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Let $f: \mathbb{R}^d \to \mathbb{R}$ be a twice differentiable function. In particular, $\Delta f$ is well defined. Let $W := (W_t)_{t \geq 0}$ be a $d$-dimensional standard Brownian Motion. Sometimes, we define quantity such as $\Delta f(W_t)$ (e.g. in this lecture, where one defines a Martingale) . My question is that: a) What does the notation mean? b) strictly speaking, with the notation as it is, doesn't the notation imply the use of chain rule (i.e. that we also need to take the derivative of a Brownian motion with respect to $t$, which isn't defined)?

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it means $(\Delta f)|_{W_t}$ where the meaning of the vertical bat is 'at the point'. So you first consider $f$ as a function of, say $x$ and taking sum of its second pure derivatives and substitute $W_t$ as an argument of the resulting function, i.e. if $$f(x,y) = \sin x +\cos y$$ then $$\Delta f(W^1_t,W^2_t) = -\sin W^1_t-\cos W^2_t$$ –  Ilya Jan 25 '12 at 17:50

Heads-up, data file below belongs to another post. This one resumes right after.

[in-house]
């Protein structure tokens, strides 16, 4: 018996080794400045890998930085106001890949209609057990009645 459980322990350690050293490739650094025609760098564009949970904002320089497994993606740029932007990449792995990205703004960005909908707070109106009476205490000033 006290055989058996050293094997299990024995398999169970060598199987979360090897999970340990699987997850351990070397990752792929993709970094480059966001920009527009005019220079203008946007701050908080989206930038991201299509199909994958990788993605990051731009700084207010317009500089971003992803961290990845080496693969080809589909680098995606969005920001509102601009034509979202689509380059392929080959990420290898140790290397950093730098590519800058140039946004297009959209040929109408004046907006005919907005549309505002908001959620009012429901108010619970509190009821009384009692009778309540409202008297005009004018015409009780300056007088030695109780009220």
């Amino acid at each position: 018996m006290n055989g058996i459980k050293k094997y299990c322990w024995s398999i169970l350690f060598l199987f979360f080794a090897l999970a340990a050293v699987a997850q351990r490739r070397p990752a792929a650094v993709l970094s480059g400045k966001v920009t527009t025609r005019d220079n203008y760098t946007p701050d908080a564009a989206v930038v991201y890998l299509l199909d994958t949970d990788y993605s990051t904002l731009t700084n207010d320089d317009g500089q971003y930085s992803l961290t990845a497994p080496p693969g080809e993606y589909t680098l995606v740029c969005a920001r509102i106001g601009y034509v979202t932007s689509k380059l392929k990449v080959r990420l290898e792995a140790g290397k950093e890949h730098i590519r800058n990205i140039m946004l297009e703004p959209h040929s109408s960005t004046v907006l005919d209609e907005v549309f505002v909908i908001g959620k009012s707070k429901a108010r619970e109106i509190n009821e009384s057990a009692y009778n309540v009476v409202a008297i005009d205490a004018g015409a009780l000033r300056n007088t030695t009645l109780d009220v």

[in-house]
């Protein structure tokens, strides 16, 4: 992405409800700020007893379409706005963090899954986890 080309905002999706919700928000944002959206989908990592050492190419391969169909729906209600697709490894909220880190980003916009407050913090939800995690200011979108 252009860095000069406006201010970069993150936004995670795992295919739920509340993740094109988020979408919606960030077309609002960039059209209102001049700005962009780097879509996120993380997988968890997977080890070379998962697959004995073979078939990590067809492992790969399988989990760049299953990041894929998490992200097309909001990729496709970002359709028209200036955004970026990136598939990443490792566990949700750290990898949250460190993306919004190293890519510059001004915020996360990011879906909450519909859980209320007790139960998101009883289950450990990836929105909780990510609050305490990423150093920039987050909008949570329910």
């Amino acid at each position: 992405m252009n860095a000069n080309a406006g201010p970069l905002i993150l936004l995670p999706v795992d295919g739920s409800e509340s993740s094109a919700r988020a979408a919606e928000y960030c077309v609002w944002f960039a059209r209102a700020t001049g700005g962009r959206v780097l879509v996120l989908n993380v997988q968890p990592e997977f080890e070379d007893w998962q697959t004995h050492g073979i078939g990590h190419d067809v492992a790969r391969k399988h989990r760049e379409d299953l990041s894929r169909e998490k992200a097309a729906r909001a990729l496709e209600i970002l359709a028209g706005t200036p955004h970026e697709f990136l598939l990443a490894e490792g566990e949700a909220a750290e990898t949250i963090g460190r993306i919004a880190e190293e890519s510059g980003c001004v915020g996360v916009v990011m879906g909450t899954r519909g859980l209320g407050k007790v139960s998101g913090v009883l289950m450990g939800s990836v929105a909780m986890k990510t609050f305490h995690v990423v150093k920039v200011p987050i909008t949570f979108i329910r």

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Since $\Delta f$ is a real valued function defined on $\mathbb R^d$ and $W_t$ is an $\mathbb R^d$-valued random variable, $\Delta f(W_t)$ is a real valued random variable.

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